Daniel Serrano, PhD

To examine within-person change in headache frequency over time, the investigators asked about chronic migraine onset in people with episodic migraine at baseline, and asked about transition to episodic migraine in people with chronic migraine at baseline. Finally, Dr. Lipton and colleagues plotted participants’ longitudinal data and modeled them using adjusted and unadjusted generalized linear mixed models.

High Variation in Headache Days

At baseline, 15,313 respondents had episodic migraine, and 32.4% of them had episodic migraine at baseline only. In addition, 1,476 had chronic migraine at baseline, and 62.3% of them had chronic migraine at baseline only. The investigators observed a “striking level of within-person variation in headache days,” said Dr. Lipton. The number of headache days per month ranged from none to 31.

In further analyses, the investigators examined subpopulations of participants who provided data most consistently throughout the study. Of the 5,464 patients with episodic migraine at baseline for whom at least four completed surveys were available, 92.4% had episodic migraine at every follow-up. In addition, 7.6% of these participants crossed the diagnostic threshold into chronic migraine during at least one quarter. “In the American Migraine Prevalence and Prevention study, the transition rate from episodic migraine to chronic migraine was about 2.5%,” said Dr. Lipton.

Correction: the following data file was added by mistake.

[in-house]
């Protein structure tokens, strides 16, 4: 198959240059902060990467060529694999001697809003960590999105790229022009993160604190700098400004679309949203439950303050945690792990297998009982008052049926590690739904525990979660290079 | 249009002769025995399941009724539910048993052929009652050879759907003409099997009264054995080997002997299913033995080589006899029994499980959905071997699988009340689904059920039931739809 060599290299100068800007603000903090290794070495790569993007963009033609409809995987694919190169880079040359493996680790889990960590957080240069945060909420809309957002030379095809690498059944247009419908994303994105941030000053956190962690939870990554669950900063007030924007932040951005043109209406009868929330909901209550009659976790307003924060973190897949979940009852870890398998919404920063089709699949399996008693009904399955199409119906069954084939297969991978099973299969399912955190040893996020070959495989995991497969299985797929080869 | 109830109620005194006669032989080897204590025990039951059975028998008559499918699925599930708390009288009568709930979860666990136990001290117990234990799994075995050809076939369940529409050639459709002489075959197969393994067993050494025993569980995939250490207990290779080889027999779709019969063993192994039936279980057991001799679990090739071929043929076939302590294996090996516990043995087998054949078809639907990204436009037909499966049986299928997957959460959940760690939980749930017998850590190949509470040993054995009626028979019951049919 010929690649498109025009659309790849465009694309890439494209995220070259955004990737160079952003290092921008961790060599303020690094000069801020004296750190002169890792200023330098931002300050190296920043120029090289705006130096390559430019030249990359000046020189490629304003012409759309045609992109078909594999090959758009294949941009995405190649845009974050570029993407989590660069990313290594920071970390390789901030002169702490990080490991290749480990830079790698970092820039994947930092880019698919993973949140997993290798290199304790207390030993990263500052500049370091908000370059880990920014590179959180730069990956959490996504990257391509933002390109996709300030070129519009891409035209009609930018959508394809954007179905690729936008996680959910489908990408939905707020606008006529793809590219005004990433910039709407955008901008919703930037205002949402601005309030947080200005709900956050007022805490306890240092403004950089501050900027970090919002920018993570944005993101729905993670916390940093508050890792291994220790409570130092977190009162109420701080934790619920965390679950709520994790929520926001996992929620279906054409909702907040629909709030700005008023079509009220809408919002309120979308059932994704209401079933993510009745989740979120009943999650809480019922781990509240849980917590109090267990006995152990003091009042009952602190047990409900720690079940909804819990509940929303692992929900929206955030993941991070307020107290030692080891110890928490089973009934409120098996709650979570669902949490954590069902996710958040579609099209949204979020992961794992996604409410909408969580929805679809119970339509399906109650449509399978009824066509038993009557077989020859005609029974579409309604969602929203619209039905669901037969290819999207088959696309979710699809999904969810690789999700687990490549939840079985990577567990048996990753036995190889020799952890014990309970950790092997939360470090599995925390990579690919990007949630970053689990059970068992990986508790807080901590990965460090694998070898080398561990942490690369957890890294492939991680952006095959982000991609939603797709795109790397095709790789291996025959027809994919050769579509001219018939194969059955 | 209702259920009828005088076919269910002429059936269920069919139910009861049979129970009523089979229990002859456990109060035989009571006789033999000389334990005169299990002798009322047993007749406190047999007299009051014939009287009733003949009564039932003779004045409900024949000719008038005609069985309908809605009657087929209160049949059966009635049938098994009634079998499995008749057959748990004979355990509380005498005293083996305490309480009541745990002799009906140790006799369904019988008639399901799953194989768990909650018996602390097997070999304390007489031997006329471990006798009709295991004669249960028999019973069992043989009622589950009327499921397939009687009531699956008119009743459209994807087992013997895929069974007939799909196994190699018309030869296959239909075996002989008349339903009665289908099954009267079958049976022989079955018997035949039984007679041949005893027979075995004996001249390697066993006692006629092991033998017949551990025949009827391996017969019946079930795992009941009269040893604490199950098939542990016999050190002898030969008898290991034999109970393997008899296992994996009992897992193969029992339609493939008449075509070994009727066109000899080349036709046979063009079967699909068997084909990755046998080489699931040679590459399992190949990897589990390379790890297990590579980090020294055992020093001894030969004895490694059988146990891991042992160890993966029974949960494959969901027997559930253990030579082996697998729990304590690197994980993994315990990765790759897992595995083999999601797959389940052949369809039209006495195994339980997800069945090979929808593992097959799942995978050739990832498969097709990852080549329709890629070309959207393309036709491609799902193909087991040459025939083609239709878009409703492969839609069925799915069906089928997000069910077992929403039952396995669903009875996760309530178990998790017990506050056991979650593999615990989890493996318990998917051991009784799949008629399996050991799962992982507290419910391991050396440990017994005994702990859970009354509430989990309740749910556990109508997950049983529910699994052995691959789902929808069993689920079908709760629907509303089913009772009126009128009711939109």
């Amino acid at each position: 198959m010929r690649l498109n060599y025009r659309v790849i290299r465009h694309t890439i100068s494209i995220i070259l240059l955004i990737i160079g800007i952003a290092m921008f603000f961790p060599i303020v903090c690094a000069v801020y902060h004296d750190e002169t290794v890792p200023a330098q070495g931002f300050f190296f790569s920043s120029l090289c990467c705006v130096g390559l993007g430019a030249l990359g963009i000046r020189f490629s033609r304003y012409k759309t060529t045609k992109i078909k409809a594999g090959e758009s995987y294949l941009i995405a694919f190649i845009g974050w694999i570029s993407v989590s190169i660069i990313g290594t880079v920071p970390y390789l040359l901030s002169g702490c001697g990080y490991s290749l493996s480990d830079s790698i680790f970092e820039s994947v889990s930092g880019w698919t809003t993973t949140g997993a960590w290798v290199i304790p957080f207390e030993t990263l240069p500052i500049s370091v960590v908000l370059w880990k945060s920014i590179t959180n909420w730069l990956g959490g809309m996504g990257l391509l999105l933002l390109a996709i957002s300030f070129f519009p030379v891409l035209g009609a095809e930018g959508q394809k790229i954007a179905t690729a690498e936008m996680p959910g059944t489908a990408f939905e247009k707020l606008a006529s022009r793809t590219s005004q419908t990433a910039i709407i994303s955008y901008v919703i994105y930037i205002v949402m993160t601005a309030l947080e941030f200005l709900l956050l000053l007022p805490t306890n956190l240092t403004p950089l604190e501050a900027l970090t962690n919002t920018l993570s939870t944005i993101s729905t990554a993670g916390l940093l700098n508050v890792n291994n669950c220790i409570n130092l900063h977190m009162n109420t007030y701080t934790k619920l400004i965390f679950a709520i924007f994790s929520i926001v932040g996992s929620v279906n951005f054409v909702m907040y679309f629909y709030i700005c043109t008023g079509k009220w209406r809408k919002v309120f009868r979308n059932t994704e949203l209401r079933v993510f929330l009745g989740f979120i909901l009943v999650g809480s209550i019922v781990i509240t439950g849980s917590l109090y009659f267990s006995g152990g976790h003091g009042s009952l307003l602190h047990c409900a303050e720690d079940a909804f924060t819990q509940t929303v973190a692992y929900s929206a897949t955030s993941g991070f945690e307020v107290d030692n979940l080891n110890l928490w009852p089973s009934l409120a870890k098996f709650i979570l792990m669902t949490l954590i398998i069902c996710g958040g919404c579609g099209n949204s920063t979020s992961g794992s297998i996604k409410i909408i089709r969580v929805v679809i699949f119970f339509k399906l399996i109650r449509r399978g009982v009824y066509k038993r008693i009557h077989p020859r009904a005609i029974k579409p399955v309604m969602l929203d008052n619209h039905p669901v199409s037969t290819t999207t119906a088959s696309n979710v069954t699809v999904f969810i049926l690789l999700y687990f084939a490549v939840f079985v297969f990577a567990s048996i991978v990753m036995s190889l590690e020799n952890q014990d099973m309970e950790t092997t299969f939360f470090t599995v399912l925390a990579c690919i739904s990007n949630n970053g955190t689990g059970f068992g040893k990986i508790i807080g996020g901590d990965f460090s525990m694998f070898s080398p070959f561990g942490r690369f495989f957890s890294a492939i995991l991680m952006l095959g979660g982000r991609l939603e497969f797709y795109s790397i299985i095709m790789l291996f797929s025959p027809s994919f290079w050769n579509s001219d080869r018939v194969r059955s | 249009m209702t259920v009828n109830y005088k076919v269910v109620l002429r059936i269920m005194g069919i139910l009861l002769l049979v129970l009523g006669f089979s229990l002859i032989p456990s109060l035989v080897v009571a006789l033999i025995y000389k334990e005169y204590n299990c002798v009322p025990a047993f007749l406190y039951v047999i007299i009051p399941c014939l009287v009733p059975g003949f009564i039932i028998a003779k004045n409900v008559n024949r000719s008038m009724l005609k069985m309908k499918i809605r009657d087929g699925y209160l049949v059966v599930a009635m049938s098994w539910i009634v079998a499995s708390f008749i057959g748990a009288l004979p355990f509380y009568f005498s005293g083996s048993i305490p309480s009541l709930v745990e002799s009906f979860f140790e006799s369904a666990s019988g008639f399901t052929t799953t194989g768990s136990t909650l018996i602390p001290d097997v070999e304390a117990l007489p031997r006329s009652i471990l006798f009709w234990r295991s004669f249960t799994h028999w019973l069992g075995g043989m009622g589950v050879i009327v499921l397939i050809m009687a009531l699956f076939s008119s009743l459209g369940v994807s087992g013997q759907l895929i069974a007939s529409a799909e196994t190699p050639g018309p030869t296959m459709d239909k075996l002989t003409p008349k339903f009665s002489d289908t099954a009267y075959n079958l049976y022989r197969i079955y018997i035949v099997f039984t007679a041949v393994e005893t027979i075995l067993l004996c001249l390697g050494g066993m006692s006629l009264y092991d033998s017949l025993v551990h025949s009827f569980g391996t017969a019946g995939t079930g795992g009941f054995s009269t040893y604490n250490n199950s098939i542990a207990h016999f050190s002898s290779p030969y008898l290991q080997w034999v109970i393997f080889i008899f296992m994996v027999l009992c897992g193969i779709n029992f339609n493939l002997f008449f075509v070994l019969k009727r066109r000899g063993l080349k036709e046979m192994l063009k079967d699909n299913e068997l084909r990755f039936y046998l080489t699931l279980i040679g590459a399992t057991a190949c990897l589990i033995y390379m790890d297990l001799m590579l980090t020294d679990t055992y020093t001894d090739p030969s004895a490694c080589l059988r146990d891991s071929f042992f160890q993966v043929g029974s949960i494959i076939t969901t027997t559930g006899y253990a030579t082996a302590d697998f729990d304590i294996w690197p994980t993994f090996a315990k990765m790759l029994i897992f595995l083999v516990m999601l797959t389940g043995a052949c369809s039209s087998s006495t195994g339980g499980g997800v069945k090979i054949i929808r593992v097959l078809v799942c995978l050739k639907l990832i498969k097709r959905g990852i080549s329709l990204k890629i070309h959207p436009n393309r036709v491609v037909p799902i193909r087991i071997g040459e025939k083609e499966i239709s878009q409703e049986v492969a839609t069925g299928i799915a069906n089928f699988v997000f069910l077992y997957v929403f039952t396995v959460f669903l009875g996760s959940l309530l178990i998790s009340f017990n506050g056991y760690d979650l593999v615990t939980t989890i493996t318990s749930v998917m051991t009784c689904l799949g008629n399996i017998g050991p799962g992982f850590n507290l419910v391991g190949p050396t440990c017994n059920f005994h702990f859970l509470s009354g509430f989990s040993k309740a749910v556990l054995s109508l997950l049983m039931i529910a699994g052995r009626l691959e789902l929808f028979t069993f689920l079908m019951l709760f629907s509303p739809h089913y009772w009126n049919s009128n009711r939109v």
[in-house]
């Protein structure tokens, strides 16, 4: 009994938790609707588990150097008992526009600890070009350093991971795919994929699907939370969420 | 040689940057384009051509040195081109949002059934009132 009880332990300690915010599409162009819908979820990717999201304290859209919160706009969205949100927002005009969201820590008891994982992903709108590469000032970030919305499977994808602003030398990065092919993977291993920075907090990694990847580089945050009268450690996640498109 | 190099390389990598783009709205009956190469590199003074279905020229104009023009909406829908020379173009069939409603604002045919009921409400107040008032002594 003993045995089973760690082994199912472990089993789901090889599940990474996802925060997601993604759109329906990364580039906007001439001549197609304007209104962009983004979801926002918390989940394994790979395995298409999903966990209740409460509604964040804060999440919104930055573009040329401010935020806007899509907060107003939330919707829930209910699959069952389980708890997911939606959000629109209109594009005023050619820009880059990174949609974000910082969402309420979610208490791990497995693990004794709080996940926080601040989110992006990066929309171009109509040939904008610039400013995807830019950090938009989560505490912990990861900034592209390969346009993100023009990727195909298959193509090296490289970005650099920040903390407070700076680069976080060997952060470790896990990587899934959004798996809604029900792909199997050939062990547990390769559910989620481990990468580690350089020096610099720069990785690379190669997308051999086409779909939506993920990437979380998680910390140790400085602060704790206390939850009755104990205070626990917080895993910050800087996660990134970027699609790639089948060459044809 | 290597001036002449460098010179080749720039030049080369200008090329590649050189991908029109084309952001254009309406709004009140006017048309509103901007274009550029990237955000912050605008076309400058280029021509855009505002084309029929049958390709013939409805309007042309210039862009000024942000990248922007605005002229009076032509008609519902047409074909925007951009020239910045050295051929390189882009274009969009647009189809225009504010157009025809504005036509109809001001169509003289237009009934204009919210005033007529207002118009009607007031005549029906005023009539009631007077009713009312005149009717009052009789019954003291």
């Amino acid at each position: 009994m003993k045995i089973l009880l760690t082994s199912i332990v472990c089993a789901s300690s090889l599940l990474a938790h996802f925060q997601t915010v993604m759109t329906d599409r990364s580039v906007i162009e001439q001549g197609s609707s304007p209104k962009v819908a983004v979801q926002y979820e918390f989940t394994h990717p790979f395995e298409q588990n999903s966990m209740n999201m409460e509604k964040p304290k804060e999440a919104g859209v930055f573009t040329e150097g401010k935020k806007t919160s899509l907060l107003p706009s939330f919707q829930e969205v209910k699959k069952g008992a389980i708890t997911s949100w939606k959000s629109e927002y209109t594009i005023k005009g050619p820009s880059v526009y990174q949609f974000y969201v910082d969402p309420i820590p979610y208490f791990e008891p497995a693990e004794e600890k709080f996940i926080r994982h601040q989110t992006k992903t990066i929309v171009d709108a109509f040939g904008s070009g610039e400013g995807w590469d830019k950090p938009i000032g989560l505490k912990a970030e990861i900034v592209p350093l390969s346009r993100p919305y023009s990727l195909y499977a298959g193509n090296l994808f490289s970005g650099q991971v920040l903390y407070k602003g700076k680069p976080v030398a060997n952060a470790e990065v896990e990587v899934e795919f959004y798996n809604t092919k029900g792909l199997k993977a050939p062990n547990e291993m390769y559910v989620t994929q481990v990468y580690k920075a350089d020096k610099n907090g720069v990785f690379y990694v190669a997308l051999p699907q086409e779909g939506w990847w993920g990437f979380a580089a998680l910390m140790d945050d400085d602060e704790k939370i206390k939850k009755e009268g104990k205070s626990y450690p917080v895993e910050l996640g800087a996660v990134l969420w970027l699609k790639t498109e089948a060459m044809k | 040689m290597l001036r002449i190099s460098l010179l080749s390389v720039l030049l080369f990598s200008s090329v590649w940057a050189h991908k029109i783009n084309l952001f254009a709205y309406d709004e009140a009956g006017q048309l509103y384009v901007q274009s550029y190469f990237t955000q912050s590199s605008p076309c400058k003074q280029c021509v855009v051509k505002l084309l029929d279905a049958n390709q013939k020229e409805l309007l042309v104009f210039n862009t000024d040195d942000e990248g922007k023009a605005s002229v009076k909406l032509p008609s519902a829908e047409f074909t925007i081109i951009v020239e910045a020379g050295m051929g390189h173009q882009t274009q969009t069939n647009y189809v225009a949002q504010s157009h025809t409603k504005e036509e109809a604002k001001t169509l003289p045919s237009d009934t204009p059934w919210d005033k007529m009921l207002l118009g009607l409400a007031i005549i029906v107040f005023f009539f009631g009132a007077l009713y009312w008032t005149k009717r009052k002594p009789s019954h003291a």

A total of 526 patients had chronic migraine at baseline and completed at least four surveys. Of this subpopulation, 26.6% had chronic migraine at every time point, and 73.4% had episodic migraine during at least one quarter. “My suspicion is that the patients that we see in our practices are the people with chronic migraine that remain chronic migraine,” said Dr. Liption, “or at least that our headache practices are enriched with these people whose chronic migraine persists until we make heroic efforts to cause their headache to abate.”